I like the distinction between "for youth rather than to them." We always try to tell teenagers what to think (and yes... I'm guilty as charged) and we talk at them ALL THE FREAKING TIME. Writing something FOR them means you are trying to really get into the dirt of their lives. Get to where they are, feel what they feel, think what they think, and write something FOR them. I love that distinction.

+ What did you think of the end of the book?  Did it give you enough closure?

SO MANY FEELINGS! But I thought it was a great ending. You get just enough closure. Enough for the story to end and be hopeful, but not enough that everything is wrapped up in a pretty bow. Because that's just not how life works. We don't know if VanHouten will ever get his act together. We don't know how much longer Hazel lives. We don't know if her mom becomes a Patrick. We don't know what happens to Issac. But we get enough to end the story, which is perfect.

+ What did you think of Green's description of Hazel's grieving process immediately following Gus' death?  What touched you the most about those scenes?

I loved that it was highly emotional, without the ongoing wailing and gnashing of teeth some stories have when a loved one dies. Because you mourn, you cry, you seclude yourself... but you keep living life. You go and play video games with your friend, knowing it will never be the same. You go through the wake and funeral numb, but you go anyway. You look at their old things. Friends try to comfort you but don't know what to say. You grieve  but the world keeps turning. I thought Green did a fantastic job of showing this. I loved the scenes with her parents after the fact. Even though while Augustus was still alive and she was spending so much time with him, they were worried, but when he died they were so supportive and strong for Hazel.

+  What is the significance of the title of the novel?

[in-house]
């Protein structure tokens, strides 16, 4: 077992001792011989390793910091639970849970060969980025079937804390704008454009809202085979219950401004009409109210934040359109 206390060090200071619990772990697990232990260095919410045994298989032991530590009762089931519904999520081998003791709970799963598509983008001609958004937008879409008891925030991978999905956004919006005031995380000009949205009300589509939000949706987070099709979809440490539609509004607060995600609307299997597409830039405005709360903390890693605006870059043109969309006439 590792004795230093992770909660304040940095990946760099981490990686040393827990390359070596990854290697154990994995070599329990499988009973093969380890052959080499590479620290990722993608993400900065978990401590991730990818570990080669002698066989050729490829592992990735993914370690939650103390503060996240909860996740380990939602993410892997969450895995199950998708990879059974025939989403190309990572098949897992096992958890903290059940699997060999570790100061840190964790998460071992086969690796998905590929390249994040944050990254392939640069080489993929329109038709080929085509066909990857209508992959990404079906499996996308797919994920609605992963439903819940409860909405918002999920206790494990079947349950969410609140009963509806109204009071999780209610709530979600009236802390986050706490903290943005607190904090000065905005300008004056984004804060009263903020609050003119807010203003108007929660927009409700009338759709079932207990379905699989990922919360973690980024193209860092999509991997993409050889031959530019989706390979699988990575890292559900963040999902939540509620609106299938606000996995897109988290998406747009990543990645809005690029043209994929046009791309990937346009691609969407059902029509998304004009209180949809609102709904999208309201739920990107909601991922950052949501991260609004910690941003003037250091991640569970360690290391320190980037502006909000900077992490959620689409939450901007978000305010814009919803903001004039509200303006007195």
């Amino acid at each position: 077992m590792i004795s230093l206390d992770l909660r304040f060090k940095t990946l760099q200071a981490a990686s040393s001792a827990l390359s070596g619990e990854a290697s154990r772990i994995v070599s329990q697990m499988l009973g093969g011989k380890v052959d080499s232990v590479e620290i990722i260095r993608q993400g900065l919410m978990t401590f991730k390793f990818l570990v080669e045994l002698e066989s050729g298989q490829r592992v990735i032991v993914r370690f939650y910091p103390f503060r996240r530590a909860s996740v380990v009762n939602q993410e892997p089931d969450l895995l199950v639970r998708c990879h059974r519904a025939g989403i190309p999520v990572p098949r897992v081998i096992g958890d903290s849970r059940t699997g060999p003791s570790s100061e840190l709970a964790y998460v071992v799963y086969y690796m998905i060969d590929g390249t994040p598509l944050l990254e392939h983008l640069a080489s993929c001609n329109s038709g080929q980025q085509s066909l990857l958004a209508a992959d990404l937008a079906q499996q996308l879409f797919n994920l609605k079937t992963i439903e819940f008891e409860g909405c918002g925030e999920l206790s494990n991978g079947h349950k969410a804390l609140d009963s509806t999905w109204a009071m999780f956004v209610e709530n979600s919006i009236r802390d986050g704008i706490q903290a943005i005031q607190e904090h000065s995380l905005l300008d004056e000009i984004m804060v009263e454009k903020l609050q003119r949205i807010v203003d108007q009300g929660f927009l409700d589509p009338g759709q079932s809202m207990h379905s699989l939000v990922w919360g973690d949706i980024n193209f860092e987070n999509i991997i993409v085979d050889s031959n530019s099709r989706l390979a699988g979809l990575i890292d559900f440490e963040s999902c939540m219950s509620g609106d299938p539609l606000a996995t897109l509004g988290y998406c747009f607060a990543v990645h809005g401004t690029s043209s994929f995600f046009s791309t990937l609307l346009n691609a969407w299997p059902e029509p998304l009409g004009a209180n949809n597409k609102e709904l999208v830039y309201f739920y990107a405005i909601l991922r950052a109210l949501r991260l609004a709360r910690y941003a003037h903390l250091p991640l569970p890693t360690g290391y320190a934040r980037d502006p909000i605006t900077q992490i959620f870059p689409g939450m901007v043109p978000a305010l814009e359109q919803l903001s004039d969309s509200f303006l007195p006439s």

I had to re-read the section where they quote the poem a few times to try and understand what John Green is saying. It's part of a letter VanHouten wrote to Gus.

I think it's that sometimes fate, the stars, the universe, etc. gives us a crappy hand. We don't always get something pretty and romantic and wonderful. Sometimes it's cancer. Sometimes it's something else. The fault in Hazel and Gus' stars were cancer, yes, but also that they didn't get more time. Time together. Time with their family. Time to see more of the world. (But I would also agree with Shakespeare that there is fault in us as well... oh humanity and our brokenness.)

If this post wasn't already so crazy long, I would add more of my own thoughts beyond the questions Bonnie gave. However - I doubt you want to read that much.

So... now it's your turn. Have you read The Fault in Our Stars? What did you think? If you want to write your own review on your own blog - link it back to Bonnie's!

Also - I'm sponsoring Bonnie next month. Which is super exciting because she's a way "cooler" blogger than I am! :-D

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  1. loved the book... great review!

  2. Love this review! You are so extensive in your answers- I'm sure you were an A student! I especially liked what you said about how we want our characters to be dignified and it's hard to watch them in their weaknesses. I agree one hudnred percent. Thanks so much for participating in this!